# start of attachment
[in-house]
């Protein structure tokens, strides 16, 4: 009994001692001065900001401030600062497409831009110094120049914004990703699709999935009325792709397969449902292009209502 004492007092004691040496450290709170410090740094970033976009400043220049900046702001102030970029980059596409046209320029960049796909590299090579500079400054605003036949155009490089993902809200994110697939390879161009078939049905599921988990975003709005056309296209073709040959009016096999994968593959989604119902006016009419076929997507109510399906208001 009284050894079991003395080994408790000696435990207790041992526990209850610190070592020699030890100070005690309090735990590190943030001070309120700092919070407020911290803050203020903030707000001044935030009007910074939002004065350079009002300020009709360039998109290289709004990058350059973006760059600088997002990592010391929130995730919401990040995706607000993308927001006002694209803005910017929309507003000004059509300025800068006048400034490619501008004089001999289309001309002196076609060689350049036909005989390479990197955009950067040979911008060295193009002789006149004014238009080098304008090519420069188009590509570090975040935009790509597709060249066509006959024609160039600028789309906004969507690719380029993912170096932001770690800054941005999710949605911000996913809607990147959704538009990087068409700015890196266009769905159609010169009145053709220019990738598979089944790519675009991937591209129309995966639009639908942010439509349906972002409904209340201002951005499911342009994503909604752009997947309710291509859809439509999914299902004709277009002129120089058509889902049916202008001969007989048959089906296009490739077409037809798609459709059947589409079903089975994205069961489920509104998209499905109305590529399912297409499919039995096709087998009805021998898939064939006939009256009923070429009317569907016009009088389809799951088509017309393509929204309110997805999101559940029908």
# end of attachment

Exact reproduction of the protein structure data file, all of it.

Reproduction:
[in-house]
């Protein structure tokens, strides 16, 4: 009994001692001065900001401030600062497409831009110094120049914004990703699709999935009325792709397969449902292009209502 004492007092004691040496450290709170410090740094970033976009400043220049900046702001102030970029980059596409046209320029960049796909590299090579500079400054605003036949155009490089993902809200994110697939390879161009078939049905599921988990975003709005056309296209073709040959009016096999994968593959989604119902006016009419076929997507109510399906208001 009284050894079991003395080994408790000696435990207790041992526990209850610190070592020699030890100070005690309090735990590190943030001070309120700092919070407020911290803050203020903030707000001044935030009007910074939002004065350079009002300020009709360039998109290289709004990058350059973006760059600088997002990592010391929130995730919401990040995706607000993308927001006002694209803005910017929309507003000004059509300025800068006048400034490619501008004089001999289309001309002196076609060689350049036909005989390479990197955009950067040979911008060295193009002789006149004014238009080098304008090519420069188009590509570090975040935009790509597709060249066509006959024609160039600028789309906004969507690719380029993912170096932001770690800054941005999710949605911000996913809607990147959704538009990087068409700015890196266009769905159609010169009145053709220019990738598979089944790519675009991937591209129309995966639009639908942010439509349906972002409904209340201002951005499911342009994503909604752009997947309710291509859809439509999914299902004709277009002129120089058509889902049916202008001969007989048959089906296009490739077409037809798609459709059947589409079903089975994205069961489920509104998209499905109305590529399912297409499919039995096709087998009805021998898939064939006939009256009923070429009317569907016009009088389809799951088509017309393509929204309110997805999101559940029908």